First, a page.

A recent study by the Aspen Institute confirmed previous surveys in the NFHS Case for High School Activities that the No. 1 reason students compete in sports in high school is to have fun, engage in exercise and spend meaningful time with their friends.
Interestingly, a survey 30 years ago by the American Footwear Association revealed the same findings, and that study showed lack of fun was the leading reason for dropping out of sports.
While some of the eight million participants in high school sports are competing in state championships this fall, and a smaller number are looking at potential college scholarships, the vast majority – more than anything else – want to compete on teams with their friends.
The Aspen Institute’s recent survey also revealed an interest on the part of high school students to participate in a wide variety of sports. In addition to sports like football, basketball, track and field, volleyball, soccer and others, respondents indicated a desire to have even more sports offered at school. And, the most recent NFHS participation survey indicates that schools and state associations are providing opportunities for involvement in sports from archery to fencing to rugby and many more.
NFHS participation data indicates that the 19,700 high schools that are associated with the 51 NFHS member associations offered a total of 61 different sports, as well as 17 additional adapted and Unified sports opportunities. State associations currently are conducting state championships in 37 different sports.
And perhaps even more importantly, through participation in those sports and performing arts, student-athletes experience opportunities that cannot be measured through surveys.
In addition to the chance to compete on the court or field – or on the stage or at the podium in performing arts – are the opportunities that high school activity programs provide for teachable moments, life-changing decisions and making a positive impact in communities across the country.
One such community this year was the small town of Fertile, Minnesota, located about 270 miles northwest of Minneapolis. Last year, Jude Olson, a junior on the Fertile-Beltrami High School 9-player football team, was killed in an accident, which shook the approximately 1,000 residents of Fertile.
This year, however, the Fertile-Beltrami football team provided a positive boost to the town with an undefeated regular season and a first-ever trip to the Minnesota State High School League 9-player State Football Championship last weekend at U.S. Bank Stadium in Minneapolis.
According to an article in the Grand Forks (North Dakota) Herald, many of the town’s residents did not have the means to make the five-hour trek to the game. As a result, local businesses and farmers donated $25,000 for five charter buses to make sure every fan who wanted to make the trip had a free ride to the game.
“It means a lot to the whole town,” said Jodie Strem, the co-owner of Fertile Oil Company. “We want them to look in the stands and see us and know we are there for them. We are coming down full force.”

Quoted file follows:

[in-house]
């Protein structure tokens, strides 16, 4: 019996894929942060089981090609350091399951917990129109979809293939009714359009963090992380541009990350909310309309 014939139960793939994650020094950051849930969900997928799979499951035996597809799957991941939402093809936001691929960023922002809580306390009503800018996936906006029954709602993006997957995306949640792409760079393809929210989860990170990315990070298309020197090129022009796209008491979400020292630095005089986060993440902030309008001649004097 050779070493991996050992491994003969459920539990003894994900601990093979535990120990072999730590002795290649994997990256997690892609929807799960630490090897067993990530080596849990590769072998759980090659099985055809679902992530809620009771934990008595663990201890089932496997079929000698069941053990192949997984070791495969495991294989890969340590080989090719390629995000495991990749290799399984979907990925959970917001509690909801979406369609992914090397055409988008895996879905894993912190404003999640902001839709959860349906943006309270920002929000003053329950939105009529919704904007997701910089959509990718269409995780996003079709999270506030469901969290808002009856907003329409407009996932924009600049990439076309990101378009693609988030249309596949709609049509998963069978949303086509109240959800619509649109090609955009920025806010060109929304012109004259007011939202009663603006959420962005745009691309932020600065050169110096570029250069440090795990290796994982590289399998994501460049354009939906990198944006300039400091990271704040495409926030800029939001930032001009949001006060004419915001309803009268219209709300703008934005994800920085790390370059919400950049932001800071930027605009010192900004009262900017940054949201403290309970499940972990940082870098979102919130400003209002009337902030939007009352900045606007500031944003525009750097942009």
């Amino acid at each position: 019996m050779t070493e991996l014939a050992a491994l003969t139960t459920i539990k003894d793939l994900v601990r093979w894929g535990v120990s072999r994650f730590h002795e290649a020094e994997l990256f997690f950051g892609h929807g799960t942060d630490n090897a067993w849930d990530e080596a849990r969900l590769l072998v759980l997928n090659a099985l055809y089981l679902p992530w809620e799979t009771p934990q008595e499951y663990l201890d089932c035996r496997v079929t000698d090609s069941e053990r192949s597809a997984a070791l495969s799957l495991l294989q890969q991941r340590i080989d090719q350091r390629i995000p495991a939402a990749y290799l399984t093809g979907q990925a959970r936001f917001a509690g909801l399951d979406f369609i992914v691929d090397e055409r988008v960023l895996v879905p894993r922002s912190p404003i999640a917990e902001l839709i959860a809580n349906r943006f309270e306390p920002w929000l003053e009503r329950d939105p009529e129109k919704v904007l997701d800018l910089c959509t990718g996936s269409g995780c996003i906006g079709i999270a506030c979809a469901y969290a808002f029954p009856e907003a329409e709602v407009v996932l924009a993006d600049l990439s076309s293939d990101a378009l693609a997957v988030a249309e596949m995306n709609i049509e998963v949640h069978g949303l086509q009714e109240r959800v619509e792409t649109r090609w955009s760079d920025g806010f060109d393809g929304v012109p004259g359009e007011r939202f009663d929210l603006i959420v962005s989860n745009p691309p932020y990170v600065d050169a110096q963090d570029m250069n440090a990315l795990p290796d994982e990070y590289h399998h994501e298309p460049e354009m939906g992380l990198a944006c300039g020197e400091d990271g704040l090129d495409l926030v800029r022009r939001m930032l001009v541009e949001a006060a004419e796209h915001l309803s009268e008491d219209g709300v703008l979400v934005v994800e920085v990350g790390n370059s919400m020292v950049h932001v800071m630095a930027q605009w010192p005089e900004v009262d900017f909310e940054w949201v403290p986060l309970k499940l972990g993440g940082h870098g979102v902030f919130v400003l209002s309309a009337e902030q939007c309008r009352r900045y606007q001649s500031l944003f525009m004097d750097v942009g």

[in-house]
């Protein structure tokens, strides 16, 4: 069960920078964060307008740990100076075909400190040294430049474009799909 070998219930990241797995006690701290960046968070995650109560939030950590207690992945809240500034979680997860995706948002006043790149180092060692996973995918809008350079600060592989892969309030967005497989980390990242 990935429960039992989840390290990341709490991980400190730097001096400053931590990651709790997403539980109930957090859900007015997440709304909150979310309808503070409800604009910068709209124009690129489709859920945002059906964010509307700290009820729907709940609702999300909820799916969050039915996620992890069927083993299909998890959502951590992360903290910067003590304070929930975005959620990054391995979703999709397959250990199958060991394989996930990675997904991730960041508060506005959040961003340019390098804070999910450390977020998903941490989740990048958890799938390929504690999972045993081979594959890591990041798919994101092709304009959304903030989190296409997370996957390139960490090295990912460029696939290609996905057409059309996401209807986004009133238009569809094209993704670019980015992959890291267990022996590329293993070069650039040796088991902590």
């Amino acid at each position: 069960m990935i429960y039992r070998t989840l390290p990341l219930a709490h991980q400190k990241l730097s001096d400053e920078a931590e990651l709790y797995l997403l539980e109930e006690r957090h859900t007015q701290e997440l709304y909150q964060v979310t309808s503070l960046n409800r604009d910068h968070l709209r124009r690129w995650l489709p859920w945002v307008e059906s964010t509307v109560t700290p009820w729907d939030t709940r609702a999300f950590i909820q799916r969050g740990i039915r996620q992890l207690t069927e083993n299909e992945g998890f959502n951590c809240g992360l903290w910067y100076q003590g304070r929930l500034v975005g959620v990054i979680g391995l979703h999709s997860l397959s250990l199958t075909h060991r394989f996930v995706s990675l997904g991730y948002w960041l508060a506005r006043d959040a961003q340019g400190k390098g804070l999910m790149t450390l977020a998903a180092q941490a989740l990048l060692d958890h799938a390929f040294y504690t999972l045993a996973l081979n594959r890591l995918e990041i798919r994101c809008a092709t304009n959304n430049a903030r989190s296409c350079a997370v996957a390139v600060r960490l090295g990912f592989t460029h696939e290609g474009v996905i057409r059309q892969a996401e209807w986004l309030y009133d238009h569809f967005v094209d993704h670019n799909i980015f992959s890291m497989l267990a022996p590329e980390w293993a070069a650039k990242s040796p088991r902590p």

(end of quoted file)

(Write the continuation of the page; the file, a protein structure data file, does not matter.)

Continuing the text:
While the Fertile-Beltrami Falcons lost to LeRoy-Ostrander in the MSHSL 9-player championship, the players and the 274 fans who made the journey will remember much more than the outcome of the game.
High school sports and performing arts also provide opportunities for teachable moments. In Huntingtown, Maryland, golf coach John McGuffin recently demonstrated to his team at Huntingtown High School that, in addition to the actual competition, high school sports are about making a difference in people’s lives.
According to an article in TheBayNet.com, McGuffin provided an opportunity for Garrett Krohnert to join the golf team. Four years ago, Krohnert suffered a major brain injury from a traumatic car accident, which robbed him of most of his motor skills.
As time went on, however, Krohnert began to regain some of those skills and began swinging a golf club. His teammates began pushing for Krohnert to join the lineup and actually play in a match.
“Some would say he is not qualified to play in a match,” McGuffin said, “but we don’t look at it that way. We looked at it as this was an opportunity to do something special for Garrett, which is special for all of us that were witness to it.”
When his opportunity came, Krohnert amazed everyone by playing all nine holes of the match. The team was honored and received recognition, but everyone on the team said this was all about Garrett. “He turned his once dreams into reality, which goes beyond any win or loss.”
These two recent events say all that needs to be said about the value of high school sports and performing arts in our nation’s schools. We thank the coaches, administrators and officials who make these programs available each and every day.
Dr. Karissa L. Niehoff is in her fourth year as executive director of the National Federation of State High School Associations (NFHS) in Indianapolis, Indiana. She is the first female to head the national leadership organization for high school athletics and performing arts activities and the sixth full-time executive director of the NFHS. She previously was executive director of the Connecticut Association of Schools-Connecticut Interscholastic Athletic Conference for seven years.